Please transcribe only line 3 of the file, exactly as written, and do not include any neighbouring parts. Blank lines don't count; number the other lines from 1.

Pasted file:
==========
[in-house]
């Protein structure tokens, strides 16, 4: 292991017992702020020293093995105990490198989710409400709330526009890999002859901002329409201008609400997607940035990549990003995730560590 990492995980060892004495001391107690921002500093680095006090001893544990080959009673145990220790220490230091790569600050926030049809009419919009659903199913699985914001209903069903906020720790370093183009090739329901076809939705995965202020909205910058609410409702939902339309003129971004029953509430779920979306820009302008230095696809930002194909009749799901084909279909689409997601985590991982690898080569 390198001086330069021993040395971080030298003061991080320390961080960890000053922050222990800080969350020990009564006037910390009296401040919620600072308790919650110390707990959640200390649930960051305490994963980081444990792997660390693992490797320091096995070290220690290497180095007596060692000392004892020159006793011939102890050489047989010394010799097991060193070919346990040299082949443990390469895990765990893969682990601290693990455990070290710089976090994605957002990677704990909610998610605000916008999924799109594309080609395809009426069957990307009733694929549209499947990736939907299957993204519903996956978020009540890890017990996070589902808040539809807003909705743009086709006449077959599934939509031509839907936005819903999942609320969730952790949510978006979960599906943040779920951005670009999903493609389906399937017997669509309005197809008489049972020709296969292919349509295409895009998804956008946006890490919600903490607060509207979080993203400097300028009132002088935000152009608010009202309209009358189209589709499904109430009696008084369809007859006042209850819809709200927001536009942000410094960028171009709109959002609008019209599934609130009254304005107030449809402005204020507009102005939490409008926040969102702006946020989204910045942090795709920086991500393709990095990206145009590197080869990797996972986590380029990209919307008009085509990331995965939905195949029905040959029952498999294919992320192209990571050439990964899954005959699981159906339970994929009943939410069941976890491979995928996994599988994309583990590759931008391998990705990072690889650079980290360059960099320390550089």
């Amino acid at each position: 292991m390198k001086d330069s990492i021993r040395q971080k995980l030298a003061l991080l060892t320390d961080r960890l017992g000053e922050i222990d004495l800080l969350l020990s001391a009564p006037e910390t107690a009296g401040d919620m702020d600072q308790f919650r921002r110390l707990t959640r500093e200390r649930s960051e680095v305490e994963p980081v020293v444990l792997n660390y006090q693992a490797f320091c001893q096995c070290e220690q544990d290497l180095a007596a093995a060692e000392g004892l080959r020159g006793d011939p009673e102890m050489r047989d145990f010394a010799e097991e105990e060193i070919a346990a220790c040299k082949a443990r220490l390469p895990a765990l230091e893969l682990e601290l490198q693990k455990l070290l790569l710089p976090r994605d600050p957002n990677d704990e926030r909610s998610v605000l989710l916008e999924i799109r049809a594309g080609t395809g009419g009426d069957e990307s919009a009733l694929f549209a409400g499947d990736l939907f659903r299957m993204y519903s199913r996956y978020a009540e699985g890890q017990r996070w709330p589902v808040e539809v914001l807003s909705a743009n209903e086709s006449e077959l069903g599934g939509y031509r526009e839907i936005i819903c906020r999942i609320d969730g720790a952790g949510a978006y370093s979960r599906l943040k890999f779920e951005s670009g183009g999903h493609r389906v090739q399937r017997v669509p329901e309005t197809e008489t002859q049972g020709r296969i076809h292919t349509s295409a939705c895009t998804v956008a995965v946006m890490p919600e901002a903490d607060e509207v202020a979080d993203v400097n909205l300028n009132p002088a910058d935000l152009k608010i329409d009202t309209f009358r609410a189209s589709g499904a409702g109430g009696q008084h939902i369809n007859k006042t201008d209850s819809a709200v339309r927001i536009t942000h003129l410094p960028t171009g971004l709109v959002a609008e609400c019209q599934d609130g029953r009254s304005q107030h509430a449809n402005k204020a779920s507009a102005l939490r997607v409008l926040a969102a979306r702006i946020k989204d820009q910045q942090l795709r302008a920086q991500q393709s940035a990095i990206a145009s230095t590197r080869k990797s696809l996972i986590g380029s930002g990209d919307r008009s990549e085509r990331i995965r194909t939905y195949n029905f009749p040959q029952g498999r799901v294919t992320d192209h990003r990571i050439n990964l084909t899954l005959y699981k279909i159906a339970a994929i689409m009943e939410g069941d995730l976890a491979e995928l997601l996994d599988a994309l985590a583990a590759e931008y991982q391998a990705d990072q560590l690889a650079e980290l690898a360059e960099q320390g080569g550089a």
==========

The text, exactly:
């Amino acid at each position: 292991m390198k001086d330069s990492i021993r040395q971080k995980l030298a003061l991080l060892t320390d961080r960890l017992g000053e922050i222990d004495l800080l969350l020990s001391a009564p006037e910390t107690a009296g401040d919620m702020d600072q308790f919650r921002r110390l707990t959640r500093e200390r649930s960051e680095v305490e994963p980081v020293v444990l792997n660390y006090q693992a490797f320091c001893q096995c070290e220690q544990d290497l180095a007596a093995a060692e000392g004892l080959r020159g006793d011939p009673e102890m050489r047989d145990f010394a010799e097991e105990e060193i070919a346990a220790c040299k082949a443990r220490l390469p895990a765990l230091e893969l682990e601290l490198q693990k455990l070290l790569l710089p976090r994605d600050p957002n990677d704990e926030r909610s998610v605000l989710l916008e999924i799109r049809a594309g080609t395809g009419g009426d069957e990307s919009a009733l694929f549209a409400g499947d990736l939907f659903r299957m993204y519903s199913r996956y978020a009540e699985g890890q017990r996070w709330p589902v808040e539809v914001l807003s909705a743009n209903e086709s006449e077959l069903g599934g939509y031509r526009e839907i936005i819903c906020r999942i609320d969730g720790a952790g949510a978006y370093s979960r599906l943040k890999f779920e951005s670009g183009g999903h493609r389906v090739q399937r017997v669509p329901e309005t197809e008489t002859q049972g020709r296969i076809h292919t349509s295409a939705c895009t998804v956008a995965v946006m890490p919600e901002a903490d607060e509207v202020a979080d993203v400097n909205l300028n009132p002088a910058d935000l152009k608010i329409d009202t309209f009358r609410a189209s589709g499904a409702g109430g009696q008084h939902i369809n007859k006042t201008d209850s819809a709200v339309r927001i536009t942000h003129l410094p960028t171009g971004l709109v959002a609008e609400c019209q599934d609130g029953r009254s304005q107030h509430a449809n402005k204020a779920s507009a102005l939490r997607v409008l926040a969102a979306r702006i946020k989204d820009q910045q942090l795709r302008a920086q991500q393709s940035a990095i990206a145009s230095t590197r080869k990797s696809l996972i986590g380029s930002g990209d919307r008009s990549e085509r990331i995965r194909t939905y195949n029905f009749p040959q029952g498999r799901v294919t992320d192209h990003r990571i050439n990964l084909t899954l005959y699981k279909i159906a339970a994929i689409m009943e939410g069941d995730l976890a491979e995928l997601l996994d599988a994309l985590a583990a590759e931008y991982q391998a990705d990072q560590l690889a650079e980290l690898a360059e960099q320390g080569g550089a």